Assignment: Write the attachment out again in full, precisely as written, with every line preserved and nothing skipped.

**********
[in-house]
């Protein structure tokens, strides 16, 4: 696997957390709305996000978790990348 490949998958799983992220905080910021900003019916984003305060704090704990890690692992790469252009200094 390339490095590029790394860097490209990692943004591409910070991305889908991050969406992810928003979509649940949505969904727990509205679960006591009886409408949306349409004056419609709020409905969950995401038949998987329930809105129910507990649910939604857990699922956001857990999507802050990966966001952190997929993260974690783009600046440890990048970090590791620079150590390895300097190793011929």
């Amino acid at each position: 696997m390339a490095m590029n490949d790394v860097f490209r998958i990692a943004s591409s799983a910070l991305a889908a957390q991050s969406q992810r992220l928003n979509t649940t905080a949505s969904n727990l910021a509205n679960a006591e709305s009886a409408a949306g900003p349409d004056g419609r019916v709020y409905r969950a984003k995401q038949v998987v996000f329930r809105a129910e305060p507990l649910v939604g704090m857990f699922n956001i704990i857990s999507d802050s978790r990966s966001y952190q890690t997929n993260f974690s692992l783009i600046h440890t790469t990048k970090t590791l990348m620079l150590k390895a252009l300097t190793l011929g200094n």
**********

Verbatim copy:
[in-house]
């Protein structure tokens, strides 16, 4: 696997957390709305996000978790990348 490949998958799983992220905080910021900003019916984003305060704090704990890690692992790469252009200094 390339490095590029790394860097490209990692943004591409910070991305889908991050969406992810928003979509649940949505969904727990509205679960006591009886409408949306349409004056419609709020409905969950995401038949998987329930809105129910507990649910939604857990699922956001857990999507802050990966966001952190997929993260974690783009600046440890990048970090590791620079150590390895300097190793011929």
């Amino acid at each position: 696997m390339a490095m590029n490949d790394v860097f490209r998958i990692a943004s591409s799983a910070l991305a889908a957390q991050s969406q992810r992220l928003n979509t649940t905080a949505s969904n727990l910021a509205n679960a006591e709305s009886a409408a949306g900003p349409d004056g419609r019916v709020y409905r969950a984003k995401q038949v998987v996000f329930r809105a129910e305060p507990l649910v939604g704090m857990f699922n956001i704990i857990s999507d802050s978790r990966s966001y952190q890690t997929n993260f974690s692992l783009i600046h440890t790469t990048k970090t590791l990348m620079l150590k390895a252009l300097t190793l011929g200094n």